These gravely disabled people, with a concrete history of violence and antisocial behavior but no criminal convictions, can walk into the same gun shop as I did and purchase whatever weaponry they want just as easily as I did. They may be next door to you right now, or behind you in the checkout line, or visiting your children’s school as you read this.

Much hype is made over other countries' gun control laws and lack of violence by guns. “Japan, for example, has almost no gun violence,” you point out. Terrific! They have a well-known respect for discipline and maintaining order. We could use some of that here, to be sure. Since we’re focusing on only one thing in your argument, I’ll mention only one thing too: the Japanese culture, with its low gun violence and well-disciplined people, are also the folks who had absolutely no problem with murderous suicidal kamikaze pilots in World War II. Guns in Japan? Nearly nil. Great! The culture that produced kamikaze? Going strong. Think about that for a while.

If you check statistics, the US is way down the list of gun-related homicides per capita. Number twenty-eight on the list, in fact. Meaning what? That twenty-seven countries with stricter gun laws have more gun-related deaths than the US per population. Further, as has been pointed out many times, Sandy Hook Elementary is a “gun-free zone,” as were all the schools, malls and public places that have had mass shootings in recent years. Connecticut has, in fact, some of the strictest gun laws in the country. Yet twenty-seven people are dead. Didn't really help, did it?

So what to do? Enact laws banning all guns? Do you really think that will get them off the street and out of the hands of violent, criminal or mentally unsound people? “Well, at least there would be fewer guns to go around,” you reply. Let’s look at another example: we’ve banned heroin, crystal meth, crack, and LSD. Has that ban gotten them off the street?

If it was up to me, I’d include some better information in the FBI gun checking database. Include the folks who have a history of violent mental instability. You’ve been PEC’d or CEC’d? Into the “banned from guns” list you go! Yes, this may require revising HIPAA laws. HIPPA may protect an individual’s personal mental health history, but it’s your health that’s at stake when a mentally gravely disabled individual walks out of that gun shop with his shiny new weapon.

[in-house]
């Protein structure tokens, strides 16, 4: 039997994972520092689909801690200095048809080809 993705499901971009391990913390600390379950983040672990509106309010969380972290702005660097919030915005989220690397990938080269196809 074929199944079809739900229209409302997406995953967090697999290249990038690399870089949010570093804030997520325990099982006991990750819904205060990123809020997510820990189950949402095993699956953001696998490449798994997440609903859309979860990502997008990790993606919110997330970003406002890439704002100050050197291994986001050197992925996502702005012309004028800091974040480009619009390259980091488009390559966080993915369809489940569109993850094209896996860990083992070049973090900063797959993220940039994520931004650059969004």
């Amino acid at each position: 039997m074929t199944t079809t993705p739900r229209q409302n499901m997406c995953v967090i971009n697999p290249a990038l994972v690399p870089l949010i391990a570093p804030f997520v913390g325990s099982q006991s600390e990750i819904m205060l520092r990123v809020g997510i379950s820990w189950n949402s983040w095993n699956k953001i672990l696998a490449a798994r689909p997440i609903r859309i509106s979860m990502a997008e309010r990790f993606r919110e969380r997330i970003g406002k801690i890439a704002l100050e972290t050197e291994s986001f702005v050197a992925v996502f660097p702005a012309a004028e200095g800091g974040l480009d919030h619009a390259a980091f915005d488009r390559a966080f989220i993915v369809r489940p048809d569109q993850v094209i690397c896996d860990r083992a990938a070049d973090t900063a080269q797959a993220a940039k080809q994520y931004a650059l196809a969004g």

Further, I’m not sure that arming teachers is the way to go, but I’m guessing that more than a few grieving families are wishing right now that one or two Connecticut teachers were armed.

Restrict guns more? Absolutely. Ban guns altogether? Hell no! Encourage and provide proper gun training easily and cheaply? For sure!

As a parting thought, how many times have we read the headline about a ‘Killer Goes On Murderous Rampage In School/Mall/Office” or other gun-free zone. Compare the number of times you’ve heard that to the number of times you’ve heard “Killer Goes On Murderous Rampage At Local Gun Show.” Don’t think I’ve ever heard that.

Stay tuned for more commentary later.

Thursday, December 6, 2012

"Compass Rose" Trivia Quiz

(Questions as of Dec. 5, 2012)


1. Marco Polo traveled east from Europe to establish trade with what country?

2. Who is the host of the Food Network’s cooking show “East Meets West”?

3. The direction east on the longitude grid is calculated from longitude 0 degrees. What is the the line at Longitude 0 called?

4. All Muslims are expected to make a pilgrimage to what Middle Eastern city at least once in their lives?

5. What is the largest country in the Eastern hemisphere?

6. From what does a nor’easter get its name?